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7 Sparkling Tips to Travel with a Toddler | Pinay.com

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Ana Viajera

It’s bad enough that you have to endure a long-haul flight with a crick in your neck, seated next to an overweight smelly passenger. Factor in a screaming toddler in the other seat next to you and you have yourself a 14-hour long nightmare. Oh, and the toddler belongs to you.

Because I am a Filipina living abroad, flying back to the Philippines—without the hubby who has to work—is a reality that I deal with often. And I’ve managed to lug luggage and little one across the world a few times with no battle scars to contend with save for jet lag. Here’s how I did it without having to take out a bottle of Benadryl.

Tip 1: Prepare now

Not days before. Not even weeks before. I mean NOW before you’re even planning the trip, because a well-mannered child is a great travel companion. My son is by no means perfect. We’ve had our moments. But I’ve never had to deal with a tantrum. I’ve either been lucky or maybe the following parenting technique works:

I never give him an audience. If he cries for no reason and I’m sure he’s not hurting or needing something, I let him cry it out. I explain why his behavior is unacceptable, and if he still doesn’t let up, I leave him alone for a bit.

I believe that trying to appease will only teach him that if he cries long enough, he’ll get what he wants. If you don’t believe in the “crying it out” technique, then try a little distraction (“I’m sorry we can’t go to the store now, but we can start packing instead, because we’re getting on an airplane! Should we bring Teddy?”). Be quick with the distraction before the waterworks start. Sometimes a change of scenery will help. Take him outside. The key is consistency. “No” means no, not yes after the 10th “no”. If you buckle, he’ll eventually figure out that persistence pays.

Tip 2: Use your golden ticket

Your child is your golden ticket. In most cases, they give special treatment when you have a tyke in tow. Most airlines have kiddie meals and little toys for younger passengers. If the flight is not full, you may be bumped up to preferred seats which can give you and your restless travel companion more room. Other airlines also offer assistance at boarding especially when you have a lot to carry. You can also request for priority boarding so you don’t have to wait in line and get off earlier if you wish.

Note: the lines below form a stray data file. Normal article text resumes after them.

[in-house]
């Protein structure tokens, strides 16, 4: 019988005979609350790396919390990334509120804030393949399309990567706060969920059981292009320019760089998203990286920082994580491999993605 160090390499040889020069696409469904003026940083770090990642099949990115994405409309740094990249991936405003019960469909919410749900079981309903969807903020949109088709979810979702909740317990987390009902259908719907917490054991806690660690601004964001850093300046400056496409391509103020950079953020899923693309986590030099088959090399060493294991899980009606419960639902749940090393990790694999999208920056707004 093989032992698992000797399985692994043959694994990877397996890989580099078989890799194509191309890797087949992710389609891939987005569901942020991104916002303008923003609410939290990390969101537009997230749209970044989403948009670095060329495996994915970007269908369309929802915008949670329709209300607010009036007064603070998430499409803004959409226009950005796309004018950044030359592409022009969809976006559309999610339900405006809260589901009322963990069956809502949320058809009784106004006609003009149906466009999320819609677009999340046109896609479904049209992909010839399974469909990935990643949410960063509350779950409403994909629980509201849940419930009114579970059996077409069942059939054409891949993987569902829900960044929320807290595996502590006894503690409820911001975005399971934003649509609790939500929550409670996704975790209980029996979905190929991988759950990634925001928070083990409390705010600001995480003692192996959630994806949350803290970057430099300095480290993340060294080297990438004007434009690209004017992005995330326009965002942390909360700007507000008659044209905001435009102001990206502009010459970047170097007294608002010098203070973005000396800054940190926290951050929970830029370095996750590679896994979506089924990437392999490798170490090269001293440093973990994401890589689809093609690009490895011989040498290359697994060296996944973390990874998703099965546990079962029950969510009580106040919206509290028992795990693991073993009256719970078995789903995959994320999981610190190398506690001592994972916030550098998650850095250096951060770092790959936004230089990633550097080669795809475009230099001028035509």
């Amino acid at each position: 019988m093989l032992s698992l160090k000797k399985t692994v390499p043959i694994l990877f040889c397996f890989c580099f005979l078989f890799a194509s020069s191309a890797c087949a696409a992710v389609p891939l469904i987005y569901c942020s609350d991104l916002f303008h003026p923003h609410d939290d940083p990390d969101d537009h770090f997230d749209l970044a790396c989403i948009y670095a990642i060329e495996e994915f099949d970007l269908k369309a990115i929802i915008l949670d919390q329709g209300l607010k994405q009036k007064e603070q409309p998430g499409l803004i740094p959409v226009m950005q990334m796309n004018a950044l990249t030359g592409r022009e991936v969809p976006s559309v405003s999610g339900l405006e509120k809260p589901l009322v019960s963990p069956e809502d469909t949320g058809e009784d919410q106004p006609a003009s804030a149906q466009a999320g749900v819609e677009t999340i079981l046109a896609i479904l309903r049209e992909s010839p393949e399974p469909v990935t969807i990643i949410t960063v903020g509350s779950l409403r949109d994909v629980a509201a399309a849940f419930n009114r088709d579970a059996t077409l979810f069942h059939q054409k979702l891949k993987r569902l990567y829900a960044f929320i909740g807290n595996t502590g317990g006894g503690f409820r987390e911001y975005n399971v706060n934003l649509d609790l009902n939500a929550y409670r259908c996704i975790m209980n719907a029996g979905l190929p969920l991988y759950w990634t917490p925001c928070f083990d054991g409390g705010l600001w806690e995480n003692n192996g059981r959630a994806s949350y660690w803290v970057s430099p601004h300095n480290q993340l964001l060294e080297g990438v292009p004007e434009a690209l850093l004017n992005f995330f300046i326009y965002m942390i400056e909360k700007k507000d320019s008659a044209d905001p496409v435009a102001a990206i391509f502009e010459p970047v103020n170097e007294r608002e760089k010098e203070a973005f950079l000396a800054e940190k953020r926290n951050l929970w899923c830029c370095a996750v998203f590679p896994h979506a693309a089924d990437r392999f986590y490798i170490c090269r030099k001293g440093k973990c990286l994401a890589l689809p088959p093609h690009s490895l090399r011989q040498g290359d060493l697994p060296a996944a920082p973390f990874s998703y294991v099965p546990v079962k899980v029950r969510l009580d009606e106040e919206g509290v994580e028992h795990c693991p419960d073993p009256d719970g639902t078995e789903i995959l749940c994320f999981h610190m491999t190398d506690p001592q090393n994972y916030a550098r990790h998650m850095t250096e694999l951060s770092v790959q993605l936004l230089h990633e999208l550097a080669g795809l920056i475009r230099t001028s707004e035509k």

Tip 3: Have a good seating plan

When my husband once traveled with us, he had this idea of leaving one seat between the three of us. His rationale? Rarely does one want to sit in the middle. Besides who can refuse a request from a mother and child to scoot over to the next seat? The plan worked, because nobody dared to take the middle seat, giving our boy an extra seat to stretch in.

Like I said, you may have the option to take preferred seats for free, but I choose not to because they usually have arm rests that can’t be raised, so my toddler can’t lay on my lap and stretch over to his seat for a more comfortable sleep. I also prefer aisle seats so we can easily get in and out without having to jump over a sleeping passenger.

Tip 4: Pack an arsenal

Bring toys, crafts, apps, and movies he has never seen or played with before to keep it interesting. And don’t bring everything out at once. In fact, while he’s still happy hanging out, leave him alone. Take your arsenal out one at a time and hold off for as long as you can especially if it’s a long flight.

Tip 5: Give him a workout

Most airports have playgrounds where he can get the sillies out while you sit back and relax or do some stretches yourself. Walk around as much as you can, so when you’re in the plane, he’ll be tired enough to just chill.

Tip 6: Bring a stroller

When you’re running from one gate to the other to make your flight, you don’t want to be slowed down by a sniveling tot. Snap him in an umbrella stroller and run! When you grow tired, a stroller is also mighty convenient to hang your heavy bags on and give your shoulders a rest.

Tip 7: Discuss the itinerary

Explain everything to him days before. Kids are smarter than you think. Make him understand that the trip is going to be long, but it will be an adventure. Remind him that a seatbelt needs to be fastened to keep him safe. Explain why you cannot be late for your flight, so he needs to get on his stroller quickly. I find that when a child is mentally and emotionally prepared, he is more able to cope.

Read more practical ideas on travel, health, beauty and relationship building in our Sparkling Tips series. All images are courtesy of the author.

Ana Viajera

Ana Maria Lykes left her job as an editor-in-chief for AsianTraveler magazine and as a travel columnist for a local paper in the U.S. to answer to an even bigger boss: a demanding three-year-old. She continues to contribute for a few publications here and abroad while pixel stitching and light chasing. She has a bachelor’s degree in Computer Science, a master’s in Creative Writing, and a doctorate in potty training.

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